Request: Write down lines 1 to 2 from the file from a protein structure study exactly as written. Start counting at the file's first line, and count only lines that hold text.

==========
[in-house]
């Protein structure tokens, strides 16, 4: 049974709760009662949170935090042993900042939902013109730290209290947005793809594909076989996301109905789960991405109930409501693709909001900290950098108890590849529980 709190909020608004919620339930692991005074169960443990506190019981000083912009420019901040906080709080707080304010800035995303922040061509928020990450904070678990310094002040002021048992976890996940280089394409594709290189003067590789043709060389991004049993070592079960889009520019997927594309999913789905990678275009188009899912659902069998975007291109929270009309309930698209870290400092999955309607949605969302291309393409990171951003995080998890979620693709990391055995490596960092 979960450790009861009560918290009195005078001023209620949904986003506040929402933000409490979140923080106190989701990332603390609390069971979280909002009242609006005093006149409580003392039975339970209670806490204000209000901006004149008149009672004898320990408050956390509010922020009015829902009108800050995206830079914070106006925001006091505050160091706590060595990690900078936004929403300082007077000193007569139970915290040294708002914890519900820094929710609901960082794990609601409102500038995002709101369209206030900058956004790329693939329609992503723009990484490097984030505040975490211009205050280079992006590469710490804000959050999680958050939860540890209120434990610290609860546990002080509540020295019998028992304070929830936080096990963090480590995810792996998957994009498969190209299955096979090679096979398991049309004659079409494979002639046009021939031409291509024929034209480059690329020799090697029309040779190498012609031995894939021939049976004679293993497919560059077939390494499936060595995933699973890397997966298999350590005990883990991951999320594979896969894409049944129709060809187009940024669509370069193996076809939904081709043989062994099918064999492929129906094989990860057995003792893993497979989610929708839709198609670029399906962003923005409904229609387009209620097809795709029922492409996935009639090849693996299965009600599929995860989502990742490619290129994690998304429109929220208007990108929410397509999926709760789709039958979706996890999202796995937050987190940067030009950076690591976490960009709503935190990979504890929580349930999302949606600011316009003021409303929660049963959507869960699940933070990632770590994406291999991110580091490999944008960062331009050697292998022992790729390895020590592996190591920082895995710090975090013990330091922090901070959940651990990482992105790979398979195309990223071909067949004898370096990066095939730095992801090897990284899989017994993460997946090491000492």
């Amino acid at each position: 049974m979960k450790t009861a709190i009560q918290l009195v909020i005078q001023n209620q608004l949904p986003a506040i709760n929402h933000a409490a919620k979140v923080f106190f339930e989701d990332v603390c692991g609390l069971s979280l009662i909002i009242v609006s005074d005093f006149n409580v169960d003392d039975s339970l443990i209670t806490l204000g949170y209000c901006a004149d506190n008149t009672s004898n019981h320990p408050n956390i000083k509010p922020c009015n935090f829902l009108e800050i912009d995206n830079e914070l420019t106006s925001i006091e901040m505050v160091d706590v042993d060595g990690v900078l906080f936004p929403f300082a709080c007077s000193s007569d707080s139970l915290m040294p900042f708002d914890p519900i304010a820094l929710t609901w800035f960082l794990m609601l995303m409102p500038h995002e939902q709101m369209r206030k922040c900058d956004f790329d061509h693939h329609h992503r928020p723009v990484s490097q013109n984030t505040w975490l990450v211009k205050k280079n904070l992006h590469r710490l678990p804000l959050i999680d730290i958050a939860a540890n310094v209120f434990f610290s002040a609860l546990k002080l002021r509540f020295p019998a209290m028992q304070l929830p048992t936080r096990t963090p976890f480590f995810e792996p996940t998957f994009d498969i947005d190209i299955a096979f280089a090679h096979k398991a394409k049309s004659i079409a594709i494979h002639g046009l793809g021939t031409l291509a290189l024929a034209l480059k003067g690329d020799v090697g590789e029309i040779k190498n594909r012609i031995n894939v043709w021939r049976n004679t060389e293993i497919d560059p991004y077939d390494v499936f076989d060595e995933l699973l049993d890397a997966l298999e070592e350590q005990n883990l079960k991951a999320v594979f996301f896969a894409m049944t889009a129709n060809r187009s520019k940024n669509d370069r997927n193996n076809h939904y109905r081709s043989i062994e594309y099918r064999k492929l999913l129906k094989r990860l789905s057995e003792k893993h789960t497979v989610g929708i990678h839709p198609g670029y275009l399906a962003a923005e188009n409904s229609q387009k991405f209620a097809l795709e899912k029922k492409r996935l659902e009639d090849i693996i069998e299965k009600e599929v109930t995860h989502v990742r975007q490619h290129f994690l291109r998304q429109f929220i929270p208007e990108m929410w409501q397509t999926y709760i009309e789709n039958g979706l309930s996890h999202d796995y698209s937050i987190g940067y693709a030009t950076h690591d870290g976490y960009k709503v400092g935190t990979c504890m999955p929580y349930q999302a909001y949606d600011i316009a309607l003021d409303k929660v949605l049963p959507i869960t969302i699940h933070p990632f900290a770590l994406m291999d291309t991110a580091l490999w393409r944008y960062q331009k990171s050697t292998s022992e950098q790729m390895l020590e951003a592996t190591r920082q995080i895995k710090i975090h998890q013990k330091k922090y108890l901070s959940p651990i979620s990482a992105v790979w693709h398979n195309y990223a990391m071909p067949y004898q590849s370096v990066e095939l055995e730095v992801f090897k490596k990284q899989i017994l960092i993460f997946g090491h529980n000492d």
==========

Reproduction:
[in-house]
């Protein structure tokens, strides 16, 4: 049974709760009662949170935090042993900042939902013109730290209290947005793809594909076989996301109905789960991405109930409501693709909001900290950098108890590849529980 709190909020608004919620339930692991005074169960443990506190019981000083912009420019901040906080709080707080304010800035995303922040061509928020990450904070678990310094002040002021048992976890996940280089394409594709290189003067590789043709060389991004049993070592079960889009520019997927594309999913789905990678275009188009899912659902069998975007291109929270009309309930698209870290400092999955309607949605969302291309393409990171951003995080998890979620693709990391055995490596960092 979960450790009861009560918290009195005078001023209620949904986003506040929402933000409490979140923080106190989701990332603390609390069971979280909002009242609006005093006149409580003392039975339970209670806490204000209000901006004149008149009672004898320990408050956390509010922020009015829902009108800050995206830079914070106006925001006091505050160091706590060595990690900078936004929403300082007077000193007569139970915290040294708002914890519900820094929710609901960082794990609601409102500038995002709101369209206030900058956004790329693939329609992503723009990484490097984030505040975490211009205050280079992006590469710490804000959050999680958050939860540890209120434990610290609860546990002080509540020295019998028992304070929830936080096990963090480590995810792996998957994009498969190209299955096979090679096979398991049309004659079409494979002639046009021939031409291509024929034209480059690329020799090697029309040779190498012609031995894939021939049976004679293993497919560059077939390494499936060595995933699973890397997966298999350590005990883990991951999320594979896969894409049944129709060809187009940024669509370069193996076809939904081709043989062994099918064999492929129906094989990860057995003792893993497979989610929708839709198609670029399906962003923005409904229609387009209620097809795709029922492409996935009639090849693996299965009600599929995860989502990742490619290129994690998304429109929220208007990108929410397509999926709760789709039958979706996890999202796995937050987190940067030009950076690591976490960009709503935190990979504890929580349930999302949606600011316009003021409303929660049963959507869960699940933070990632770590994406291999991110580091490999944008960062331009050697292998022992790729390895020590592996190591920082895995710090975090013990330091922090901070959940651990990482992105790979398979195309990223071909067949004898370096990066095939730095992801090897990284899989017994993460997946090491000492």